They would send me along with their friend's children– kids who wanted to make a little money and who mostly complained about the heat or the rain. "This was easier than the berry picking I did when I was your age", I would say. 19 years old and already a grump.
I ask the boys for help only occasionally. They steal my joy by turning the rakes into weapons and complaining about the dirt (when they are not throwing it at each other). 40 years old and still grumpy. Truly is covered in itchy red welts. I wonder if it's the Daphne by the front steps, as it began blooming before anything else.
My friend Blair wrote a beautiful, beautiful book about quilting and using precious fabric. I have a lot of books about quilts and sewing (and gardens) and this is the only kind of book I'm interested in these days: the kind that is written as a love letter to the craft. Blair is a craftsperson and takes that responsibility seriously. Our stories should be woven into the things we make and we should be working to do better, whether we make for money or for love. It is no coincidence that she chose someone we both love, Stephanie Congdon-Barnes, to shoot the photos for the book. Both Blair and Stephanie understand making-as-meditation and that the practice of sewing (or whatever) satisfies something much more important than consumerism. My wedding dress turned quilt is above.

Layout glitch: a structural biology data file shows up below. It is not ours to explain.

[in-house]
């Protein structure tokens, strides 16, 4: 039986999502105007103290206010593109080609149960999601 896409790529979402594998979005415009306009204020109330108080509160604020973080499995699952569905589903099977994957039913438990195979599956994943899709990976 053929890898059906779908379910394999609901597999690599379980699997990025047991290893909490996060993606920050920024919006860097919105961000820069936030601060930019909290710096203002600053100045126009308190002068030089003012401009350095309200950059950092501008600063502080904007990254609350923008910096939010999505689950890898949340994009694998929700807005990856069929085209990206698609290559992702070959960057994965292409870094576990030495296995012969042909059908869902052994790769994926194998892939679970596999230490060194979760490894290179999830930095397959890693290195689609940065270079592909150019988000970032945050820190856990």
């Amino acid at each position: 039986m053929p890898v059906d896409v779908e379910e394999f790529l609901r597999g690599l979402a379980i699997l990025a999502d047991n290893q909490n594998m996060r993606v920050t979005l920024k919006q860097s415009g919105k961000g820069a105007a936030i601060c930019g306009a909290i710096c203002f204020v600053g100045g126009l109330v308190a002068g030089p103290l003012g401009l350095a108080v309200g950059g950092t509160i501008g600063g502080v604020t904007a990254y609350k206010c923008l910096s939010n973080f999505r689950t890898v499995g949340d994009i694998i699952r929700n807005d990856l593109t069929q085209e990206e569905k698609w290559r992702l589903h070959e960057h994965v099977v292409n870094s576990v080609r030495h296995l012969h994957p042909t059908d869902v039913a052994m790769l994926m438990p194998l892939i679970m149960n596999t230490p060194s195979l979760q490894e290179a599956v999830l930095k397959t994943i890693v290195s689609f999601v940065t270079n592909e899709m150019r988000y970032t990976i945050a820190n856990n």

I do not know how my Gardening and Sewing and The Resistance coexist outside of trite and meaningless gestures right now. Skill-building, maybe? Definitely self-care. I do know that I am becoming much more intentional about both acts and where I spend what money we have. There are also people doing the good work of feeding people despite hardship in accessing land, loans, and opportunities: Black Owned Farms and Grocery Stores Oh, and Hey Oregon: you suck at this as usual.